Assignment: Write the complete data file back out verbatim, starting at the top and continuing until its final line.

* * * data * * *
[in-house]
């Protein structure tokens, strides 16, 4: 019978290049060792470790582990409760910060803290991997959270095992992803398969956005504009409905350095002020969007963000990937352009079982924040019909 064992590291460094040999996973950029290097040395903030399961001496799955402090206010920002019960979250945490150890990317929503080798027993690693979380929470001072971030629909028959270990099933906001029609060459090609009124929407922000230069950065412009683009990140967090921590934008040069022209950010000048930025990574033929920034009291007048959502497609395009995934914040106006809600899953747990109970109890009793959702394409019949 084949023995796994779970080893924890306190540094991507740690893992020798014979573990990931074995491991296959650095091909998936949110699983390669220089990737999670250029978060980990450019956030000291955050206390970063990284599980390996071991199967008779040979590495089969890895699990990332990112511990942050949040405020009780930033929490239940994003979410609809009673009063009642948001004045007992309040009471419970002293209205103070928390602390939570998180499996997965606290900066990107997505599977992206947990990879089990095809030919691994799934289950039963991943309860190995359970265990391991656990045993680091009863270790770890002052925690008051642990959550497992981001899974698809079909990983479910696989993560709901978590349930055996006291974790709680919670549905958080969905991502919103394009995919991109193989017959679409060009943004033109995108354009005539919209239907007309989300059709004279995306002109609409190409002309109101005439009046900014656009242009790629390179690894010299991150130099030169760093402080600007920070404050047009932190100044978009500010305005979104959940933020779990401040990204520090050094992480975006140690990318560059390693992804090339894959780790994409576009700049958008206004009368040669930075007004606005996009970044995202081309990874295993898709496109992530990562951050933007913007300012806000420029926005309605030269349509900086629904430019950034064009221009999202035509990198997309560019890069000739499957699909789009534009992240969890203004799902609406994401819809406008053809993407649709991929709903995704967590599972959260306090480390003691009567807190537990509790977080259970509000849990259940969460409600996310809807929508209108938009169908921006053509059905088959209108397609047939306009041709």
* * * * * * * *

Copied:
[in-house]
């Protein structure tokens, strides 16, 4: 019978290049060792470790582990409760910060803290991997959270095992992803398969956005504009409905350095002020969007963000990937352009079982924040019909 064992590291460094040999996973950029290097040395903030399961001496799955402090206010920002019960979250945490150890990317929503080798027993690693979380929470001072971030629909028959270990099933906001029609060459090609009124929407922000230069950065412009683009990140967090921590934008040069022209950010000048930025990574033929920034009291007048959502497609395009995934914040106006809600899953747990109970109890009793959702394409019949 084949023995796994779970080893924890306190540094991507740690893992020798014979573990990931074995491991296959650095091909998936949110699983390669220089990737999670250029978060980990450019956030000291955050206390970063990284599980390996071991199967008779040979590495089969890895699990990332990112511990942050949040405020009780930033929490239940994003979410609809009673009063009642948001004045007992309040009471419970002293209205103070928390602390939570998180499996997965606290900066990107997505599977992206947990990879089990095809030919691994799934289950039963991943309860190995359970265990391991656990045993680091009863270790770890002052925690008051642990959550497992981001899974698809079909990983479910696989993560709901978590349930055996006291974790709680919670549905958080969905991502919103394009995919991109193989017959679409060009943004033109995108354009005539919209239907007309989300059709004279995306002109609409190409002309109101005439009046900014656009242009790629390179690894010299991150130099030169760093402080600007920070404050047009932190100044978009500010305005979104959940933020779990401040990204520090050094992480975006140690990318560059390693992804090339894959780790994409576009700049958008206004009368040669930075007004606005996009970044995202081309990874295993898709496109992530990562951050933007913007300012806000420029926005309605030269349509900086629904430019950034064009221009999202035509990198997309560019890069000739499957699909789009534009992240969890203004799902609406994401819809406008053809993407649709991929709903995704967590599972959260306090480390003691009567807190537990509790977080259970509000849990259940969460409600996310809807929508209108938009169908921006053509059905088959209108397609047939306009041709």